The bad news is that the FCC has received more than 20,000 complaints about loud commercial in the year since the FCC began enforcing the CALM Act. The good news is that the complaints have been on a steep downward curve, from 4,777 in December 2012 to 656 in December 2013.
There were only 298 in October 2013, but the government shutdown meant complaints were unable to be filed for half the month, so it gets an asterisk.
Those figures are according to an FCC report to Rep. Anna Eshoo (D- Calif.), the driving force behind the CALM Act.
The act requires broadcasters and MVPDs to monitor and control the volume of commercials to make sure they are not louder than the surrounding programming, but the FCC is already proposing to change the standard.
The FCC says 70% of the complaints were referred to the Enforcement Bureau to determine whether further action was warranted, which means if a pattern or trend were discovered.
The bureau told Eshoo that enforcement has been hampered by a lack of specific data in the complaints and that it has revised the form to make it easier to provide the necessary specificity, but that budget constraints have delayed implementation of the revisions. Nonetheless, the bureau said it had identified "more than one" trend or pattern and is further investigating.
The FCC has also released a Notice of Proposed Rulemaking on incorporating a new loudness mitigation standard that would apparently close a loophole that allows parts of the commercial to be louder than the surrounding programming so long as there are enough quieter parts elsewhere to average out the sound level.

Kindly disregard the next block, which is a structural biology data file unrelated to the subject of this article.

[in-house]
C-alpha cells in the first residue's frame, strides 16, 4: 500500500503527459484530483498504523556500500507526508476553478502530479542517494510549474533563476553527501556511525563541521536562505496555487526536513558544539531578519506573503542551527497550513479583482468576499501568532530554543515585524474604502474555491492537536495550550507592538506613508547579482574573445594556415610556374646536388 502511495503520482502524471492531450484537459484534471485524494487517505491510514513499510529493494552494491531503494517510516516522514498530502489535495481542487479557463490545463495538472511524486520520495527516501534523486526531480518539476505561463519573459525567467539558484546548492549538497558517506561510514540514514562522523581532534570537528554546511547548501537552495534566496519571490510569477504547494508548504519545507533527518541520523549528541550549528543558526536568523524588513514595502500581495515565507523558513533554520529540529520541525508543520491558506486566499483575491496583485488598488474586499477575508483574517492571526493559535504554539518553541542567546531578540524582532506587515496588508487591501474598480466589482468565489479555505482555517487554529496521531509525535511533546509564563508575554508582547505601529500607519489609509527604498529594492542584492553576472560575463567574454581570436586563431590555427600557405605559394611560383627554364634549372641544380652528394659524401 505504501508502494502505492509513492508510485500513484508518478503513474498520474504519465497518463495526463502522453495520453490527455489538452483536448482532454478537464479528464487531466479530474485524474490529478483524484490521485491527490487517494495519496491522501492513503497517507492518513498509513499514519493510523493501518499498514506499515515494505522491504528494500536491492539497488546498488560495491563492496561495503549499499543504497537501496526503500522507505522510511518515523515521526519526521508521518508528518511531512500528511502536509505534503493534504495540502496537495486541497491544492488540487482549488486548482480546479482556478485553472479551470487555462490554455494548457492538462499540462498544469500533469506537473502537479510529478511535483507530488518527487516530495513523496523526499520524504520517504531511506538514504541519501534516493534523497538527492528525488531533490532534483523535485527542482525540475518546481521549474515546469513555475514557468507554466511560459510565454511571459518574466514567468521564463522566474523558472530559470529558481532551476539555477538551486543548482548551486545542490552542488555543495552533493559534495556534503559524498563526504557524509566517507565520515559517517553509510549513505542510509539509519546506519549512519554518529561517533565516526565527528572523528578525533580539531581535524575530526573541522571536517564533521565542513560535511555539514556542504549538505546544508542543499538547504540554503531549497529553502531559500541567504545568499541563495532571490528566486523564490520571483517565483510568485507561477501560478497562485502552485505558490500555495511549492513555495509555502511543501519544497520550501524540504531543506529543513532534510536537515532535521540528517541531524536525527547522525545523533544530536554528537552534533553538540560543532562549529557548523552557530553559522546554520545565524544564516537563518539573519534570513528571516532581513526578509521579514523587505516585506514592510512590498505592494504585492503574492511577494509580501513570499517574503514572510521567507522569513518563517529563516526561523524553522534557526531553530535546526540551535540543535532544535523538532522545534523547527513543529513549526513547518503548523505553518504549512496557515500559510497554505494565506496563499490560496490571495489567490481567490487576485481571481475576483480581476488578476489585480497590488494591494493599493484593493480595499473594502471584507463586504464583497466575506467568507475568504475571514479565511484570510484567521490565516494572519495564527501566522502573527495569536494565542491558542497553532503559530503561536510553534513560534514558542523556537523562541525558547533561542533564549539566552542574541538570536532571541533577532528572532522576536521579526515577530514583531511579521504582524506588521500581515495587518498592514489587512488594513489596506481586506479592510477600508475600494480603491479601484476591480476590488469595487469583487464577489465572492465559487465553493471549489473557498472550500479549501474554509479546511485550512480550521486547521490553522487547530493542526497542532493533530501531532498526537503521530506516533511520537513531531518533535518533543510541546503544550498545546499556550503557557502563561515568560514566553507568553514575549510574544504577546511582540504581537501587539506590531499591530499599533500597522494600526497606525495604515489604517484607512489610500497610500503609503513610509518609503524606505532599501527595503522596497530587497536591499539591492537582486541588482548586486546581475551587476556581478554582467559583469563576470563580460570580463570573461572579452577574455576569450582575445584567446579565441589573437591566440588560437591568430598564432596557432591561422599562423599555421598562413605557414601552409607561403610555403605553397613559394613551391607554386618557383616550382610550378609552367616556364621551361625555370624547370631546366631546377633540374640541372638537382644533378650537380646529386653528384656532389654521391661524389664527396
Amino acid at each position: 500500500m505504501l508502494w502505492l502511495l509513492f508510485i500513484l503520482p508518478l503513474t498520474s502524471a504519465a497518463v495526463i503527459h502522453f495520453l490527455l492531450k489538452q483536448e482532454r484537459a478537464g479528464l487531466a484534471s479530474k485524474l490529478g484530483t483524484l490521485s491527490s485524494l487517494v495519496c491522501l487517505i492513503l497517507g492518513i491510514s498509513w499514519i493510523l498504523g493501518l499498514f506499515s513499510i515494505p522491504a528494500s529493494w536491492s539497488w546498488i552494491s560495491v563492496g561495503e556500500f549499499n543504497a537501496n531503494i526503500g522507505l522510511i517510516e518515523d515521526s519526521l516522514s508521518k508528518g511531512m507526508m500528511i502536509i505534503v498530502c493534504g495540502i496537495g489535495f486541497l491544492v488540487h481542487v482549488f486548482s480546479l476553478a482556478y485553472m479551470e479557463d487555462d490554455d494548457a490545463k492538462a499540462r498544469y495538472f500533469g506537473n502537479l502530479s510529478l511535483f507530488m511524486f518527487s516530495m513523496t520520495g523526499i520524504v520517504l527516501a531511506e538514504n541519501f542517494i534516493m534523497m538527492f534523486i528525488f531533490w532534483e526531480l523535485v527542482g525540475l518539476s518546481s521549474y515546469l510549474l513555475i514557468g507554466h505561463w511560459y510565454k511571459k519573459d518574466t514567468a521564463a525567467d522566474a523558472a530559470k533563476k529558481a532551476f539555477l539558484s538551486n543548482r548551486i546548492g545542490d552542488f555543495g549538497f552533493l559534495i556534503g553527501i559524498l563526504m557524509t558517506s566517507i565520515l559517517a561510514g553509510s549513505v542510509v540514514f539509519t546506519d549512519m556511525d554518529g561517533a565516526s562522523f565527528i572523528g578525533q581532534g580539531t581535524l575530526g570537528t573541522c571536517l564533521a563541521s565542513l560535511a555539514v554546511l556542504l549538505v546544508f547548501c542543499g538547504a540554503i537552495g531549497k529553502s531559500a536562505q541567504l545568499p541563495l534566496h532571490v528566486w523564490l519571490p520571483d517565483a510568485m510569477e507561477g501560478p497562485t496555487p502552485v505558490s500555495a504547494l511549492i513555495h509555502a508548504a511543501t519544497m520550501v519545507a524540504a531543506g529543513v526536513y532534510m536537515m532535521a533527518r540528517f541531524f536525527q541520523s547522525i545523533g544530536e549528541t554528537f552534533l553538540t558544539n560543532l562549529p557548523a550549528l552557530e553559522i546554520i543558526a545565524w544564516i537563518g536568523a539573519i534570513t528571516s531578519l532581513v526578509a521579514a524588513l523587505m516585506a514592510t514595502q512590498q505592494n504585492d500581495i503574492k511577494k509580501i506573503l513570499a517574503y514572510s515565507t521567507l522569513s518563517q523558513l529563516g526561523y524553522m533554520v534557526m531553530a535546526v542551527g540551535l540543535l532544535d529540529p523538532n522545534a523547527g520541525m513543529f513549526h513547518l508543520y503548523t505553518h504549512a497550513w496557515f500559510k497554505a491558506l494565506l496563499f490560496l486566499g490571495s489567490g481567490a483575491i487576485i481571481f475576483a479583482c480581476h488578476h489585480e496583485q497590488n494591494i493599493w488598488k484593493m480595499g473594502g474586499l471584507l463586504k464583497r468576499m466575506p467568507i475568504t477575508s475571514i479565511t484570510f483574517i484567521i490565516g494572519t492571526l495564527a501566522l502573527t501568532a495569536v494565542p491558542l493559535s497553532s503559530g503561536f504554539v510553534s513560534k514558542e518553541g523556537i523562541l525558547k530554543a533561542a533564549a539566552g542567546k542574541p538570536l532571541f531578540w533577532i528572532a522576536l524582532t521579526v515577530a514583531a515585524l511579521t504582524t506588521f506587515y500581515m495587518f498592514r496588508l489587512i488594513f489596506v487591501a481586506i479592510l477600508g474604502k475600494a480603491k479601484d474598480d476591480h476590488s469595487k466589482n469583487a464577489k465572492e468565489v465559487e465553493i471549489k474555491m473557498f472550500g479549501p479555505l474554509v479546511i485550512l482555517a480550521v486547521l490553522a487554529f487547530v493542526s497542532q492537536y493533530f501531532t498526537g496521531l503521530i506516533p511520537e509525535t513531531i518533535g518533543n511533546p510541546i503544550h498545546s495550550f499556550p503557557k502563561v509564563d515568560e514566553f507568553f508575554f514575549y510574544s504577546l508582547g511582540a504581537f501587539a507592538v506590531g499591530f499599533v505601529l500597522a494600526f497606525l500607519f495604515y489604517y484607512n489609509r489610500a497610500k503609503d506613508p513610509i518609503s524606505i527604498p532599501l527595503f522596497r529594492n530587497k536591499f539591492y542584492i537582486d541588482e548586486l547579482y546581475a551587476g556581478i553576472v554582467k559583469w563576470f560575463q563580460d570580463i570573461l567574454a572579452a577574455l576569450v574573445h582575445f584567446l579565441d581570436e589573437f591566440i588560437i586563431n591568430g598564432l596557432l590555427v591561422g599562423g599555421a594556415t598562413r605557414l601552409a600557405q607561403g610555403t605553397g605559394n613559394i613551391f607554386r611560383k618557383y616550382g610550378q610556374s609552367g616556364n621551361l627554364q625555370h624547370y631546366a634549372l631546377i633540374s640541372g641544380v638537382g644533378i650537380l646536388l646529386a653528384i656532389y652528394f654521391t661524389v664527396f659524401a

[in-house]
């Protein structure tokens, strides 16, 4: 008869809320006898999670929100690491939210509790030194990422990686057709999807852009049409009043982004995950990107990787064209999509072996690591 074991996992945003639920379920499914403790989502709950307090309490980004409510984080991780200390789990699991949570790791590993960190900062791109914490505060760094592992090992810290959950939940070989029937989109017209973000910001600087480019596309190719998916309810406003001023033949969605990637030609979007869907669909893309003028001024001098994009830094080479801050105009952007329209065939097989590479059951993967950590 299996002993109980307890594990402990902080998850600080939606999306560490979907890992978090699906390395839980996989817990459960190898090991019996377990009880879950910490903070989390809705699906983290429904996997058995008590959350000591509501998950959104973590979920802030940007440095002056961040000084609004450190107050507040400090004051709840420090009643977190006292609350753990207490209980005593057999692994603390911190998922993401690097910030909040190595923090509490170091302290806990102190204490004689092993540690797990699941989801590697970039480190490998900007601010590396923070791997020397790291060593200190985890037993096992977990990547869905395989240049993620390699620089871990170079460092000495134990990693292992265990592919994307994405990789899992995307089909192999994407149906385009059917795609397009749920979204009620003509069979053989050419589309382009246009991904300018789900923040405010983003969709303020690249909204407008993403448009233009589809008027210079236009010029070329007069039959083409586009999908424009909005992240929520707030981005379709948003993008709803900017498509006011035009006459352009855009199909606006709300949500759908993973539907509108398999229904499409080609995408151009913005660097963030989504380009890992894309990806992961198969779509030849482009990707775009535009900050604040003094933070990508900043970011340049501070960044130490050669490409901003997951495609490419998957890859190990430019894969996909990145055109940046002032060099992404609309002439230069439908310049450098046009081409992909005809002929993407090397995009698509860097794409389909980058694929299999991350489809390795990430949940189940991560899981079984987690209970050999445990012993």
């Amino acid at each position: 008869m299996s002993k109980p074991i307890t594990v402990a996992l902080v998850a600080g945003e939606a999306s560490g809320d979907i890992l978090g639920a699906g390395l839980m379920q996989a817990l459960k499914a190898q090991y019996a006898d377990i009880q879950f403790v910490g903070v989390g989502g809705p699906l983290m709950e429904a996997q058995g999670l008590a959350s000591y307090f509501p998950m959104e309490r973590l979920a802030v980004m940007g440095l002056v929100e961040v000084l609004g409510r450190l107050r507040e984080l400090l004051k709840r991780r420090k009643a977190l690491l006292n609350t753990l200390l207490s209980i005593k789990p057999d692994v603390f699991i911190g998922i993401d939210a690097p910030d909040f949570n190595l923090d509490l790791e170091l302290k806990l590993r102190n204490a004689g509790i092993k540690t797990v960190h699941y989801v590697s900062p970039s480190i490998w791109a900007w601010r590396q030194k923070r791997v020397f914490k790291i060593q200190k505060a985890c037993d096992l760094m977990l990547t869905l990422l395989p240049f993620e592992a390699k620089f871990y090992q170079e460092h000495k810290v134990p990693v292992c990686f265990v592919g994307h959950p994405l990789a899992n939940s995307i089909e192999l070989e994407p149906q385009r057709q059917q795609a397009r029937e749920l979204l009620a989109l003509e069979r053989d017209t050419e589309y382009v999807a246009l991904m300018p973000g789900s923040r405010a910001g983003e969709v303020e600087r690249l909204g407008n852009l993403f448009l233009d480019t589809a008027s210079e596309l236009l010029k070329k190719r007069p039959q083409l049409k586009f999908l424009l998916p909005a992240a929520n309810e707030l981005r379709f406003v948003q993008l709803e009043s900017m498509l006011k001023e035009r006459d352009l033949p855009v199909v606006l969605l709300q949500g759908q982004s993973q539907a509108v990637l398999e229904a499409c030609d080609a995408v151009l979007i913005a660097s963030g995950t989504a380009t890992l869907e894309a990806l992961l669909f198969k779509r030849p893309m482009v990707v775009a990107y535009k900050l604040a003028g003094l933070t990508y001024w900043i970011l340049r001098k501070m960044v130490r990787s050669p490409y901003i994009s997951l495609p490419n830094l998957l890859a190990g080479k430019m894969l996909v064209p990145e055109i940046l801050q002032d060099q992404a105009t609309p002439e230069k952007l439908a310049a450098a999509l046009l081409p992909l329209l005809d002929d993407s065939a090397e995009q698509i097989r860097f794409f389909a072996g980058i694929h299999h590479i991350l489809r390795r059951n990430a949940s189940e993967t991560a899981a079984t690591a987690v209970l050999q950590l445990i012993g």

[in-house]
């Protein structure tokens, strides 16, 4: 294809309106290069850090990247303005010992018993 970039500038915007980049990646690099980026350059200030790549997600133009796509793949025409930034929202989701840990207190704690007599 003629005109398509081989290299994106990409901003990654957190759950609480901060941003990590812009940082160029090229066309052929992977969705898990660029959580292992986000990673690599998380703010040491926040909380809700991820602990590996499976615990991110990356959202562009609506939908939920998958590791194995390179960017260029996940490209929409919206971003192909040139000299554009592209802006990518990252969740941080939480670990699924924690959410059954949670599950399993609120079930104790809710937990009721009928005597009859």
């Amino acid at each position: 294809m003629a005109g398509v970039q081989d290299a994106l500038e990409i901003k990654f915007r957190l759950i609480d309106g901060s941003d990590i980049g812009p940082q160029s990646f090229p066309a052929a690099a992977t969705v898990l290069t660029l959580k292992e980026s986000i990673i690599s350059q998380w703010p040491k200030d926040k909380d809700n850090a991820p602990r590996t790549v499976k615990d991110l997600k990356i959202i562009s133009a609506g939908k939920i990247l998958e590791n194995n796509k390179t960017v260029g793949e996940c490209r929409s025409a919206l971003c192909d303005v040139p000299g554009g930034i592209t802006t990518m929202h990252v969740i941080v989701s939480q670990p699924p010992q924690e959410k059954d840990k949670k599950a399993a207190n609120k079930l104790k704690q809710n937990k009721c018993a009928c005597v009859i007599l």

Comments final on that proposal came in earlier this month and the FCC is proposing giving broadcasters until November of this year to come into compliance with the new loudness mitigation algorithm.
The FCC made cable operators responsible for the volume of both national and local ads, as well as promos, while TV stations are responsible for the national network and syndicated ads, as well as promos and local ads, both on broadcast and on the signals they deliver to cable operators. That means if a cable operator delivers a TV station ad that violates the act, it is the broadcaster who is responsible.
But the FCC’s implementation includes some flexibility for operators and stations to comply with their responsibility over the "imbedded" ads they pass along from program distributors up the chain. They will be considered in compliance if they "install, utilize and maintain" the requisite equipment and software, or they have a certification from the distributor of the ad that it complies with the recommended ATSC standard that the FCC is making mandatory.
Larger operators must conduct annual spot-checking of commercials for the first two years, after which that requirement sunsets. Smaller operators and stations don't have to spot check, but stations and operators of all sizes must test in response to a "pattern or trend" of complaints — rather than, say, a single complaint — involving their station or system.
Smaller operators have the opportunity to seek hardship waivers and are not be required to purchase equipment, though they are responsible for any proven violations.